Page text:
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    TV Reboots, Remakes And Revivals Coming Your Way

    Lizzie McGuire, Punky Brewster, Saved By The Bell and more are coming back to TV. (This is for the Editorial Fellowship.)

    A spate of new television revivals and reimaginings are in development at several networks and streaming sites looking to capitalize on nostalgia.

    Here are ten recently announced projects that may be coming back to the small screen soon.

    The Animaniacs

    Amblin Television / Via Garrett Mitchell

    Original run: The original Animaniacs ran for five seasons on Fox and The WB from 1993 to 1998.

    What to expect: Join the Warner brothers Yakko, Wakko and their sister Dot as they run amok on the Warner Bros. studio lot. Pinky & the Brain will pop back up on their quest for world domination, too.

    Premiere: Nov. 20, 2020 on Hulu. A second season has already been ordered for 2021.

    Beavis & Butt-Head

    MTV / Via Garrett Mitchell

    Original run: MTV aired five seasons of the original Beavis & Butt-Head from 1993 to 1997. A revival ran in 2011.

    What to expect: This head-banging, dim-witted pair became staples of MTV and are now emblematic of the Gen-X revival boom. In this new meta iteration, the duo "will enter a 'whole new Gen Z world' meant to appeal to both original and new fans.

    “It seemed like the time was right to get stupid again,” said creator Mike Judge, who will write, produce and voice the titular characters again.

    Premiere: Comedy Central announced the new production in July.

    CSI: Vegas

    CBS / Via Garrett Mitchell

    Original run: CSI debuted on CBS in 2000. It ran for 15 seasons, ending with a two-hour series finale in Sept. 2015. Several spin-offs were launched from the original, including CSI: Miami, CSI: NY and CSI: Cyber.

    What to expect: TVLine reported CBS was eyeing a limited-series revival set to commemorate the 20th anniversary of the crime procedural. The serious would reportedly take place again in Las Vegas with several original cast members including Jorja Fox and William Petersen presumably in talks to return. Producers are reportedly also casting new characters to join returning favorites

    Premiere: The original plan to mark the series' anniversary fell through due to the coronavirus pandemic but production is still underway on this as-of-yet-ordered revival, Deadline reported.

    Gossip Girl

    The CW / Via Garrett Mitchell

    Original run: Based on Cecily von Ziegesar's book series, The CW's soapy teen drama Gossip Girl aired for six seasons from 2007 to 2012 and launched the careers of Blake Lively, Leighton Meister, Penn Badgley and Chace Crawford.

    What to expect: Kristen Bell will once again narrate the series that follows a group of teenagers at the same prestigious private school. This time, though, the series will focus on a racially diverse clique with more emphasis on social media, queer content and, of course, a secretive twist.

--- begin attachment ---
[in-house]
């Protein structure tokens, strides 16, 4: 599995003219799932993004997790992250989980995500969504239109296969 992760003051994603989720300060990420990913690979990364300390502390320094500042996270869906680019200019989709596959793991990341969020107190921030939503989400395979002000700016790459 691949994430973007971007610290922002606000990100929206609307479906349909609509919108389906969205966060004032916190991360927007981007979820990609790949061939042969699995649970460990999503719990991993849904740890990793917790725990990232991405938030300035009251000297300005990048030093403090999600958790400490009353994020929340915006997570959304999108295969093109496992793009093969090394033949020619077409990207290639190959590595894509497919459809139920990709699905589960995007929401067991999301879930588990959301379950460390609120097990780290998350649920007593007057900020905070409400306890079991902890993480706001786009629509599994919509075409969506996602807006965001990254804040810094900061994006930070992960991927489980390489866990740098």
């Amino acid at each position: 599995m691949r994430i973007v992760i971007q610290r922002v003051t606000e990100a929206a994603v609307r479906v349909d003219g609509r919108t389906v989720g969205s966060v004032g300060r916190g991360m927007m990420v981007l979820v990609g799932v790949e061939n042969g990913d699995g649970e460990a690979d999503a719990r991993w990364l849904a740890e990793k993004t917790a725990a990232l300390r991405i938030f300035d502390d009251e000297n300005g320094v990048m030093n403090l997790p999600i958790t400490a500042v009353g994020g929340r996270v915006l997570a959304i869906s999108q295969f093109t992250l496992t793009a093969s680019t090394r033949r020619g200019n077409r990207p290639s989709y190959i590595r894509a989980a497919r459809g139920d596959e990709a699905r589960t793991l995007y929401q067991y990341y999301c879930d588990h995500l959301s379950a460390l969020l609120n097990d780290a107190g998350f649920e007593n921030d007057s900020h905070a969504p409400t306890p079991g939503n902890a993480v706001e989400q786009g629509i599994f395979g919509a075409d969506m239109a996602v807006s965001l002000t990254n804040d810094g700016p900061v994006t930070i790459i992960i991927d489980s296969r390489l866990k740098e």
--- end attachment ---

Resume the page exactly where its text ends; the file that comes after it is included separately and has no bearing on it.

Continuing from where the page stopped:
Premiere: It was originally supposed to debut this fall on HBOMax but was pushed to 2021 because the coronavirus pandemic halted production, Vulture reported in May.


    MTV / Via Garrett Mitchell

    Original run: A spin-off of Daria, this new series will focus on Jodie Landon, a supporting but fully rounded overachieving character from the original show who prevailed against the pressures of the "model minority" trope. Daria, itself a spin-off of Beavis & Butt-Head, ran for five seasons from 1997 to 2002 on MTV.

    What to expect: Black-ish star Tracee Ellis Ross will voice Jodie, the focus of this new show. The series will pick up with her character post college-graduation and "will shine a light on the personal and professional issues young Black women face today."

    Premiere: Comedy Central announced it ordered the series in June.

    Lizzie McGuire

    View this video on YouTube

    Disney+ / Via YouTube

    Original run: The Disney Channel comedy made Hilary Duff a new "it girl" as the titular character navigating her way through the changes of growing up. It ran for two seasons on the "House of Mouse" network from 2001 to 2004 and included a theatrical film that provided plenty of memes and a Millennial anthem.

    What to expect: The new series would star Duff (and her animated alter ego) as a 30-year-old New Yorker. Her family (as played by Hallie Todd, Robert Carradine and Jake Thomas) would also pop up along with her middle school bestie/OTP Gordo (Adam Lamberg).

    “The good news is, just like me and everybody who loved Lizzie and has grown up with her, Lizzie’s also grown up,” Duff said at the D23 Expo convention in 2019. “She’s older, she’s wiser, she has a much bigger shoe budget, which is super exciting. She has her dream job. She has kind of the perfect life right now.”